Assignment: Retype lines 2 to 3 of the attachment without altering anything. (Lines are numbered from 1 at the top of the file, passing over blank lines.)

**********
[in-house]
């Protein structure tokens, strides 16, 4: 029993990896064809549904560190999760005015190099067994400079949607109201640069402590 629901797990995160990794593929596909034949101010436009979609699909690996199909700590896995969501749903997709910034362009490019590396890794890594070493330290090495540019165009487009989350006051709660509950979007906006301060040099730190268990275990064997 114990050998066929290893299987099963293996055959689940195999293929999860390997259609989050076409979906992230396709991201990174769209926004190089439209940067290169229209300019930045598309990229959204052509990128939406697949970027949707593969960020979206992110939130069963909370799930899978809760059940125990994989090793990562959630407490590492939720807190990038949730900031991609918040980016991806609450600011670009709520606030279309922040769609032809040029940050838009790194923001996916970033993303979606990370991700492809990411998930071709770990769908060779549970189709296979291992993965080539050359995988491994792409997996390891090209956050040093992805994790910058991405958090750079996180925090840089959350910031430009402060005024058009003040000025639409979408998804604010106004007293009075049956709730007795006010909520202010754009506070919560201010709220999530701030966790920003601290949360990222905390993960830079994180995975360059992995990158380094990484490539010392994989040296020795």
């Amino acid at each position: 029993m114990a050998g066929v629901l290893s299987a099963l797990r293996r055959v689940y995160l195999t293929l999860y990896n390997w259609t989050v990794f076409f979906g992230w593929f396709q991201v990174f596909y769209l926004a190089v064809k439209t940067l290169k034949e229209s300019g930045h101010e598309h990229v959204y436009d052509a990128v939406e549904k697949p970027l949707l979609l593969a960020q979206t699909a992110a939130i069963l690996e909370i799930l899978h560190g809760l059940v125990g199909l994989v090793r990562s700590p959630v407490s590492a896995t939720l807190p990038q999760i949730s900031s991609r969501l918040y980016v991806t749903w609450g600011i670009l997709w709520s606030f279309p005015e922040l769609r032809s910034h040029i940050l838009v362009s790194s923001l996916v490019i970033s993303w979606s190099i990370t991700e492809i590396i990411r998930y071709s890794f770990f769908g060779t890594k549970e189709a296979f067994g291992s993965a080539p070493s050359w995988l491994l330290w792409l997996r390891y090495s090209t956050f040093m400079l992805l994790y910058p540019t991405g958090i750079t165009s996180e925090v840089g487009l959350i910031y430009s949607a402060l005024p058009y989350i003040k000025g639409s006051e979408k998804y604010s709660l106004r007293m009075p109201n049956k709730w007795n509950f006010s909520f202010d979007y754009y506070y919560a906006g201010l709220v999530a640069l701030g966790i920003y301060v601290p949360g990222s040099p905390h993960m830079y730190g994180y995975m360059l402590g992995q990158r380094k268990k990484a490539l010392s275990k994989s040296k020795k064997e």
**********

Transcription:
């Protein structure tokens, strides 16, 4: 029993990896064809549904560190999760005015190099067994400079949607109201640069402590 629901797990995160990794593929596909034949101010436009979609699909690996199909700590896995969501749903997709910034362009490019590396890794890594070493330290090495540019165009487009989350006051709660509950979007906006301060040099730190268990275990064997 114990050998066929290893299987099963293996055959689940195999293929999860390997259609989050076409979906992230396709991201990174769209926004190089439209940067290169229209300019930045598309990229959204052509990128939406697949970027949707593969960020979206992110939130069963909370799930899978809760059940125990994989090793990562959630407490590492939720807190990038949730900031991609918040980016991806609450600011670009709520606030279309922040769609032809040029940050838009790194923001996916970033993303979606990370991700492809990411998930071709770990769908060779549970189709296979291992993965080539050359995988491994792409997996390891090209956050040093992805994790910058991405958090750079996180925090840089959350910031430009402060005024058009003040000025639409979408998804604010106004007293009075049956709730007795006010909520202010754009506070919560201010709220999530701030966790920003601290949360990222905390993960830079994180995975360059992995990158380094990484490539010392994989040296020795």
């Amino acid at each position: 029993m114990a050998g066929v629901l290893s299987a099963l797990r293996r055959v689940y995160l195999t293929l999860y990896n390997w259609t989050v990794f076409f979906g992230w593929f396709q991201v990174f596909y769209l926004a190089v064809k439209t940067l290169k034949e229209s300019g930045h101010e598309h990229v959204y436009d052509a990128v939406e549904k697949p970027l949707l979609l593969a960020q979206t699909a992110a939130i069963l690996e909370i799930l899978h560190g809760l059940v125990g199909l994989v090793r990562s700590p959630v407490s590492a896995t939720l807190p990038q999760i949730s900031s991609r969501l918040y980016v991806t749903w609450g600011i670009l997709w709520s606030f279309p005015e922040l769609r032809s910034h040029i940050l838009v362009s790194s923001l996916v490019i970033s993303w979606s190099i990370t991700e492809i590396i990411r998930y071709s890794f770990f769908g060779t890594k549970e189709a296979f067994g291992s993965a080539p070493s050359w995988l491994l330290w792409l997996r390891y090495s090209t956050f040093m400079l992805l994790y910058p540019t991405g958090i750079t165009s996180e925090v840089g487009l959350i910031y430009s949607a402060l005024p058009y989350i003040k000025g639409s006051e979408k998804y604010s709660l106004r007293m009075p109201n049956k709730w007795n509950f006010s909520f202010d979007y754009y506070y919560a906006g201010l709220v999530a640069l701030g966790i920003y301060v601290p949360g990222s040099p905390h993960m830079y730190g994180y995975m360059l402590g992995q990158r380094k268990k990484a490539l010392s275990k994989s040296k020795k064997e």